@sideshowb: makes sense. we had extensive fall arrest training at last work, since some of our shop workers (naval defense so big items) were up in cranes and buckets several stories up. If one falls and gets hurt, its a huge deal, inspectors come in, investigation, OHSA, etc. A guy falls climbing, people say "well he took the risk!". Almost impossible to sue a recreational rope maker, or prove a fault without a lot of $$. In industry, it happens anyway, investigators will look at all the equipment as it could be considered criminal negligence if something isn't to spec. So it makes sense that industrial standards are considerably more stringent.
  • 23 2
 How did the first 6 tries end?
  • 40 0
 Obviously not that bad
  • 7 1
 I guess that he just lost balance and jumped off to the right side with the bike.
  • 6 0
 In a cloning operation.
  • 1 0
 @km79: you reminded me of an excellent film. Spoiler alert as knowing your comment + the film would give away the ending of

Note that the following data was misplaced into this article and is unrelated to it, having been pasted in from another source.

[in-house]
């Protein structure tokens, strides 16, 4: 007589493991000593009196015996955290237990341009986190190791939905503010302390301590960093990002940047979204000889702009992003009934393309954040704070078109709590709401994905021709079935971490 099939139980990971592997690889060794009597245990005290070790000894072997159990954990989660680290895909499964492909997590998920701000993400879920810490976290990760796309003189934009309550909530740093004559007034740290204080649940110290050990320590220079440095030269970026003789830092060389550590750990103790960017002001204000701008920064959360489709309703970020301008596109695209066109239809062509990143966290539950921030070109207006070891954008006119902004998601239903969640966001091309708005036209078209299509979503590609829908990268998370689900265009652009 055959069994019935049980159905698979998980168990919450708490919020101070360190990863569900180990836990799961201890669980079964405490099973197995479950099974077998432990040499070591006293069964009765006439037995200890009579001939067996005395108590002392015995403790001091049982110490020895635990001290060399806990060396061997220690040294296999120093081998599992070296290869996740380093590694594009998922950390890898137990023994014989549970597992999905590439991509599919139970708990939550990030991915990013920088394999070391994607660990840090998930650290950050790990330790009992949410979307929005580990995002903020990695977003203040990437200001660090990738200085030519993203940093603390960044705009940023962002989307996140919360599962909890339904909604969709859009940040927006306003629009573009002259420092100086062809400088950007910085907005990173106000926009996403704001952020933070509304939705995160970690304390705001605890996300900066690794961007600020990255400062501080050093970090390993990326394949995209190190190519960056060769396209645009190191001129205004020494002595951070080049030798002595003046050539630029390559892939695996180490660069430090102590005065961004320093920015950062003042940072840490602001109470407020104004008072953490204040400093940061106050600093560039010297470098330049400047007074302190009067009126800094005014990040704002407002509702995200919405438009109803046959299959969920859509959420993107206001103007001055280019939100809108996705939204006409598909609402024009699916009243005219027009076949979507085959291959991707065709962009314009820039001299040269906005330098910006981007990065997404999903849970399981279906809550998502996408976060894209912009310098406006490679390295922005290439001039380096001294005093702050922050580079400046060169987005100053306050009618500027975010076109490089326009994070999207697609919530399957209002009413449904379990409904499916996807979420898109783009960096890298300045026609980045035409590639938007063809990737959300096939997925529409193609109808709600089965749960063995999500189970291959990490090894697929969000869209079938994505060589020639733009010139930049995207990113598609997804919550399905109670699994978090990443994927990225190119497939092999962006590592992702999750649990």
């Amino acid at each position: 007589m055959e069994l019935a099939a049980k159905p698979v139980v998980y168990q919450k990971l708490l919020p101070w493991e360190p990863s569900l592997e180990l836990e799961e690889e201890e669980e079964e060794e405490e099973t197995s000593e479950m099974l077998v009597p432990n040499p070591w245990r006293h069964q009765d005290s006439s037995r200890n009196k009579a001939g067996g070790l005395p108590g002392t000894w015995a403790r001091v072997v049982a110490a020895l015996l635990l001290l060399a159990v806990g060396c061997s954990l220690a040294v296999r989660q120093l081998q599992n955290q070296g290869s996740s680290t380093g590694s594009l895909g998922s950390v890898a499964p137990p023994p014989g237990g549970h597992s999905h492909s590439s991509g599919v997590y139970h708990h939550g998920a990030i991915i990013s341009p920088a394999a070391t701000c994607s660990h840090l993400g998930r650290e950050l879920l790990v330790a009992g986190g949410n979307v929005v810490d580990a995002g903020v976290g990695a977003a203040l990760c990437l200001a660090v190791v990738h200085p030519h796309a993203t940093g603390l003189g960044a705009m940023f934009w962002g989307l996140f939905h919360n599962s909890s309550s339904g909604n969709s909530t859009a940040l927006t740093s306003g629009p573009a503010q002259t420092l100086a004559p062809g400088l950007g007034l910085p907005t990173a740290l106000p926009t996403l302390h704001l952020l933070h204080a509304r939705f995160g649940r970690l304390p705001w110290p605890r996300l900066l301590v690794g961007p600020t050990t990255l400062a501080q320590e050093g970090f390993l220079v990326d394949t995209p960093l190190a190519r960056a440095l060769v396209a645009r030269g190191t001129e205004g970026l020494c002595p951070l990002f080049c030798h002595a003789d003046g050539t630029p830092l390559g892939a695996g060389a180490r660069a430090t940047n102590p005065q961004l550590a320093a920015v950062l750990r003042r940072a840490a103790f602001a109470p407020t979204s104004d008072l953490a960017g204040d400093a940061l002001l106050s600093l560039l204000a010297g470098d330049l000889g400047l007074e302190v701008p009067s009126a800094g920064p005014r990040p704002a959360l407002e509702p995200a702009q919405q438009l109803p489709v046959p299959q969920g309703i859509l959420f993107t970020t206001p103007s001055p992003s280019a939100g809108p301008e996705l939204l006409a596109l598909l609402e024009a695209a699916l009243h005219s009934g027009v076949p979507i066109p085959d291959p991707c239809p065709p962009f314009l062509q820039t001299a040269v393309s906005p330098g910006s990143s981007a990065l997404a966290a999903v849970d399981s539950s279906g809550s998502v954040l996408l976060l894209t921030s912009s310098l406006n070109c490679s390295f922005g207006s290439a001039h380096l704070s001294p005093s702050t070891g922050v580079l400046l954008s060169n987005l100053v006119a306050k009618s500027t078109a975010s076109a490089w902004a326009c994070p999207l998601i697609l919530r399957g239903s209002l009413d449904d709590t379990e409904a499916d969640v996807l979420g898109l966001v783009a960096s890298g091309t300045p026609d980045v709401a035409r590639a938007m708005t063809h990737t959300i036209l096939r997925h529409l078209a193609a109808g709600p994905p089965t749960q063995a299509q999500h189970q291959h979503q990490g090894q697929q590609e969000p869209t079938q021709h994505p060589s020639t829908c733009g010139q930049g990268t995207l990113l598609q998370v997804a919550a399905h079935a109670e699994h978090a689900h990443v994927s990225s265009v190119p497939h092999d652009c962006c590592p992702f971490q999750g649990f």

• 21 6
 It is amazing how much sh*t Fabio gets on here for this feat! First he was suicidal, then the rope was discovered and now he is a p*ssy and nothing special. In BMX there are plenty of riders doing roof rides and manage to jump off to the "safe" side.
I thought this was Pinkbike and not the forum for geriatric XC riders. You may now return to you health and safety class.
  • 10 0
 I was hoping there was rope involved in making that video. Expected a safety vehicle not a human though.
  • 2 1
 hopefully a dynamic rope.
  • 12 7
 This should be posted up on's Unbelayvable: SCARY (AND TRUE) TALES FROM A CRAG(DAM) NEAR YOU.

This is just Bad belaying/ anchor techniques. and is NOT the correct way to belay someone. People can get seriously injured if they chose to follow this example.